Excavate anywhere in the historic centre of Rome and something will turn up. When work started on the Auditorium Parco della Musica in the 1990s unusual Roman farm buildings came to light. Work stopped, plans were re-drawn and the walls of the farm are now beautifully incorporated into part of the music complex.
When diggers bit into the Gianicolo before the Holy Year 2000 to empty out the hill for a car park, they were stopped only just in time to save wonderful frescoes from a group of ancient Roman summer houses. These are now housed in the National Museum of Rome at Palazzo Massimo alle Terme.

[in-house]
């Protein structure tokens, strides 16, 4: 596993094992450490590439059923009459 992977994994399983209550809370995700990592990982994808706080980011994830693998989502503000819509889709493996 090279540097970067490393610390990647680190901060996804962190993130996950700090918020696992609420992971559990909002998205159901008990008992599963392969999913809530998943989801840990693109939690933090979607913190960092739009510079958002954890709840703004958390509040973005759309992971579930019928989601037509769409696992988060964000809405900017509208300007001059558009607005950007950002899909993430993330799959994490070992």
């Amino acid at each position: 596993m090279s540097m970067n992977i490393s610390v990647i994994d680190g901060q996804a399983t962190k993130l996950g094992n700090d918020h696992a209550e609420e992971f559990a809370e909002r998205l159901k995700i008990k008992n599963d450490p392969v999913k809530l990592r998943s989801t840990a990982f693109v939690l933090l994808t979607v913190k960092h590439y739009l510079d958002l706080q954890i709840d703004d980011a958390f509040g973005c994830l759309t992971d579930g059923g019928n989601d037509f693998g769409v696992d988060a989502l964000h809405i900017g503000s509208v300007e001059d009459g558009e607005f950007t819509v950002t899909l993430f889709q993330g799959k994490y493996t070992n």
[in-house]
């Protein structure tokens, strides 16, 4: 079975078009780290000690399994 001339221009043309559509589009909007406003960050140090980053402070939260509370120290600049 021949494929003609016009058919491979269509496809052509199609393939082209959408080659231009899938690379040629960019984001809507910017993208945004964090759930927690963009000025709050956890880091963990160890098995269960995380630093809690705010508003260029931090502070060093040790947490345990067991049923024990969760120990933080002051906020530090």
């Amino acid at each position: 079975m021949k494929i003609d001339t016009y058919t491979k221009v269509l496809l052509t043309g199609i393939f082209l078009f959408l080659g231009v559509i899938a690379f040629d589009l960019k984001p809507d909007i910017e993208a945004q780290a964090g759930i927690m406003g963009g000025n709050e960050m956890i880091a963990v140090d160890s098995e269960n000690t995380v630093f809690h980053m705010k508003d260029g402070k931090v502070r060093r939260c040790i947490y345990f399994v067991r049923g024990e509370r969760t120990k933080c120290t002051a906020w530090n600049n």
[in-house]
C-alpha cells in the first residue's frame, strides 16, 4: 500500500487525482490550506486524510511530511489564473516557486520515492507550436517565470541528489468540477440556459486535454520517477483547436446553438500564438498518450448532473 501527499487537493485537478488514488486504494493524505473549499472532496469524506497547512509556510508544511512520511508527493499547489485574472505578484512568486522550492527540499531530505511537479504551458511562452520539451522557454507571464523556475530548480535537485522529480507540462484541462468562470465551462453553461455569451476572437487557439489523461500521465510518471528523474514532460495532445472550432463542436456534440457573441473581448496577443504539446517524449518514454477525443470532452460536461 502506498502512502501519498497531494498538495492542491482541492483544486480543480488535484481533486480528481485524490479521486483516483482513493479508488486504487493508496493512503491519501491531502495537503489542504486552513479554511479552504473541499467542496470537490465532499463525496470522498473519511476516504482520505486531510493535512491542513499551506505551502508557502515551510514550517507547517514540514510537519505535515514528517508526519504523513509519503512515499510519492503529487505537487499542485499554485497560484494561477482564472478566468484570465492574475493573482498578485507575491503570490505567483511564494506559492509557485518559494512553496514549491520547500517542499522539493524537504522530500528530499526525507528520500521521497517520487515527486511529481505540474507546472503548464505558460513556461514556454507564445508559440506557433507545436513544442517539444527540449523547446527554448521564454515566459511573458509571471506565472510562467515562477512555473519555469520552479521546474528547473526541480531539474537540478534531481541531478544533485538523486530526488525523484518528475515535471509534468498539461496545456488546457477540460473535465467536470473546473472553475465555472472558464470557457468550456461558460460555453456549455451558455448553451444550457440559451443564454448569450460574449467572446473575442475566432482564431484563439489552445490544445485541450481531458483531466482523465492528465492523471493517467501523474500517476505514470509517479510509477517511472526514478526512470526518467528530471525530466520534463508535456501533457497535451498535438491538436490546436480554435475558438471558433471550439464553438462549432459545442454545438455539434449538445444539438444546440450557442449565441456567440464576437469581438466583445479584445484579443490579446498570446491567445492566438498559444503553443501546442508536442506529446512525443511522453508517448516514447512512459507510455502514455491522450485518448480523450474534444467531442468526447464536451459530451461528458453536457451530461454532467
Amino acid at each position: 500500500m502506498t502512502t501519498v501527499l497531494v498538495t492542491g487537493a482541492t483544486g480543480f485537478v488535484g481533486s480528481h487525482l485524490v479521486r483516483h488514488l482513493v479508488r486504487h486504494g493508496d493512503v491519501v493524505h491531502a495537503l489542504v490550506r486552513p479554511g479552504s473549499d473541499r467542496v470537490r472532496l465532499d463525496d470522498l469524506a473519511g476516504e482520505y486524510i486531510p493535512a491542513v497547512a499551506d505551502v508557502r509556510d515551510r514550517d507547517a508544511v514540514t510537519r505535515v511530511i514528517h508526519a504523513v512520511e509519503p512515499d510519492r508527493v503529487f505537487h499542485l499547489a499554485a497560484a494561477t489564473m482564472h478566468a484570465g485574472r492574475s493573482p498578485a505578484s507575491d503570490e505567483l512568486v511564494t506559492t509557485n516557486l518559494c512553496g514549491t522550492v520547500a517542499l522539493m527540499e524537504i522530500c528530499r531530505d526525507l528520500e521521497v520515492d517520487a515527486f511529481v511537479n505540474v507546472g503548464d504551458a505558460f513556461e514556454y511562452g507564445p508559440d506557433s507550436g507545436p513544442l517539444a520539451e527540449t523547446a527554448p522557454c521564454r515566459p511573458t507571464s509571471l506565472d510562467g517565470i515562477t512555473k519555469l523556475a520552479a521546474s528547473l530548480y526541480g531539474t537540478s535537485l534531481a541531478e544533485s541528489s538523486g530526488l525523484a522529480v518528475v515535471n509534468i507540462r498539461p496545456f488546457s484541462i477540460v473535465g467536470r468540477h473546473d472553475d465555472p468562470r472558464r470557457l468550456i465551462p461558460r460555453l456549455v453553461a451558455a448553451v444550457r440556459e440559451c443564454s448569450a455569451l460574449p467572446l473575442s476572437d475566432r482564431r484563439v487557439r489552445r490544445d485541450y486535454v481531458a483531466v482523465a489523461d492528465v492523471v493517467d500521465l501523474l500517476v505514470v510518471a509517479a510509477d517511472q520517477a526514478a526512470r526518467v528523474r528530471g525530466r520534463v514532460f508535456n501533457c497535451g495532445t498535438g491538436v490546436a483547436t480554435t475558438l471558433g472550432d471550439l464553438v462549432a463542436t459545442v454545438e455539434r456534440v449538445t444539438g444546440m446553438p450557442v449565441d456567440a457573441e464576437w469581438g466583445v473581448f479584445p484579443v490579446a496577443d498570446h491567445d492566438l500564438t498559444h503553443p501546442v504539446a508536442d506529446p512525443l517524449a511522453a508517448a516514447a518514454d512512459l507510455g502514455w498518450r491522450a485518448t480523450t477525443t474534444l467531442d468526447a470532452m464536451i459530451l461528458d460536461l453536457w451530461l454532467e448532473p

Most recently, work on the central section of metro C around Piazza Venezia and Largo Argentina has come to a halt while archaeologists and structural engineers debate what to do with important historical finds.
It is hardly surprising therefore that there was going to be trouble when excavators started work on the Pincio hill overlooking Piazza del Popolo for a new car park with about 700 spaces.
Sure enough, up came all sorts of archaeological remains early this summer, work stopped and there has been controversy ever since; almost everyone who is anyone in Italy has had something to say. On 10 September the city